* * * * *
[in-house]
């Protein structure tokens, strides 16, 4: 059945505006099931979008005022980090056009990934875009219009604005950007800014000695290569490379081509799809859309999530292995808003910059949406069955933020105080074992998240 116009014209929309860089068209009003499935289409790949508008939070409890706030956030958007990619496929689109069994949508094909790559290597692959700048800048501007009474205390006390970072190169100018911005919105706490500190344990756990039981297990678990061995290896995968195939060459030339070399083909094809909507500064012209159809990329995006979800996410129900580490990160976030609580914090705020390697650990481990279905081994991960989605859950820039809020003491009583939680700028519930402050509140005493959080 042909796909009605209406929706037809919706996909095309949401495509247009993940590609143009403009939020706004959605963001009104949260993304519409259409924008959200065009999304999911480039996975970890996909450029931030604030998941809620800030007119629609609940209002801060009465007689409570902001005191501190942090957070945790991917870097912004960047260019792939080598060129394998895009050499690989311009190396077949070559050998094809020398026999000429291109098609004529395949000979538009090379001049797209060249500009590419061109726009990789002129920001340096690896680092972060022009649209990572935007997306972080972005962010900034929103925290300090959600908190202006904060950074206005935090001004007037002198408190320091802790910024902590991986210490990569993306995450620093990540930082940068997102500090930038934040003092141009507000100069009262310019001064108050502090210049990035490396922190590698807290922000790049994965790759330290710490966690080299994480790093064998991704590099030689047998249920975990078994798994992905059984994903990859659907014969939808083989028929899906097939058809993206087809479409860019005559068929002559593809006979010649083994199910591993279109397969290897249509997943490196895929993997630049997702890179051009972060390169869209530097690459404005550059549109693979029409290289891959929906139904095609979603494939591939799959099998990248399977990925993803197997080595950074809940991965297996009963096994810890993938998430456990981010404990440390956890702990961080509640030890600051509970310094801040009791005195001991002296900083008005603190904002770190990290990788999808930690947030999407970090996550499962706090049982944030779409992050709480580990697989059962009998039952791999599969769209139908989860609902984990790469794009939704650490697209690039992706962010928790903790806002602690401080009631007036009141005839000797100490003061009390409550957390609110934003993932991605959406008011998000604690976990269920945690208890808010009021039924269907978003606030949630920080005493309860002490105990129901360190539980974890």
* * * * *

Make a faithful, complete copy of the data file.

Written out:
[in-house]
């Protein structure tokens, strides 16, 4: 059945505006099931979008005022980090056009990934875009219009604005950007800014000695290569490379081509799809859309999530292995808003910059949406069955933020105080074992998240 116009014209929309860089068209009003499935289409790949508008939070409890706030956030958007990619496929689109069994949508094909790559290597692959700048800048501007009474205390006390970072190169100018911005919105706490500190344990756990039981297990678990061995290896995968195939060459030339070399083909094809909507500064012209159809990329995006979800996410129900580490990160976030609580914090705020390697650990481990279905081994991960989605859950820039809020003491009583939680700028519930402050509140005493959080 042909796909009605209406929706037809919706996909095309949401495509247009993940590609143009403009939020706004959605963001009104949260993304519409259409924008959200065009999304999911480039996975970890996909450029931030604030998941809620800030007119629609609940209002801060009465007689409570902001005191501190942090957070945790991917870097912004960047260019792939080598060129394998895009050499690989311009190396077949070559050998094809020398026999000429291109098609004529395949000979538009090379001049797209060249500009590419061109726009990789002129920001340096690896680092972060022009649209990572935007997306972080972005962010900034929103925290300090959600908190202006904060950074206005935090001004007037002198408190320091802790910024902590991986210490990569993306995450620093990540930082940068997102500090930038934040003092141009507000100069009262310019001064108050502090210049990035490396922190590698807290922000790049994965790759330290710490966690080299994480790093064998991704590099030689047998249920975990078994798994992905059984994903990859659907014969939808083989028929899906097939058809993206087809479409860019005559068929002559593809006979010649083994199910591993279109397969290897249509997943490196895929993997630049997702890179051009972060390169869209530097690459404005550059549109693979029409290289891959929906139904095609979603494939591939799959099998990248399977990925993803197997080595950074809940991965297996009963096994810890993938998430456990981010404990440390956890702990961080509640030890600051509970310094801040009791005195001991002296900083008005603190904002770190990290990788999808930690947030999407970090996550499962706090049982944030779409992050709480580990697989059962009998039952791999599969769209139908989860609902984990790469794009939704650490697209690039992706962010928790903790806002602690401080009631007036009141005839000797100490003061009390409550957390609110934003993932991605959406008011998000604690976990269920945690208890808010009021039924269907978003606030949630920080005493309860002490105990129901360190539980974890």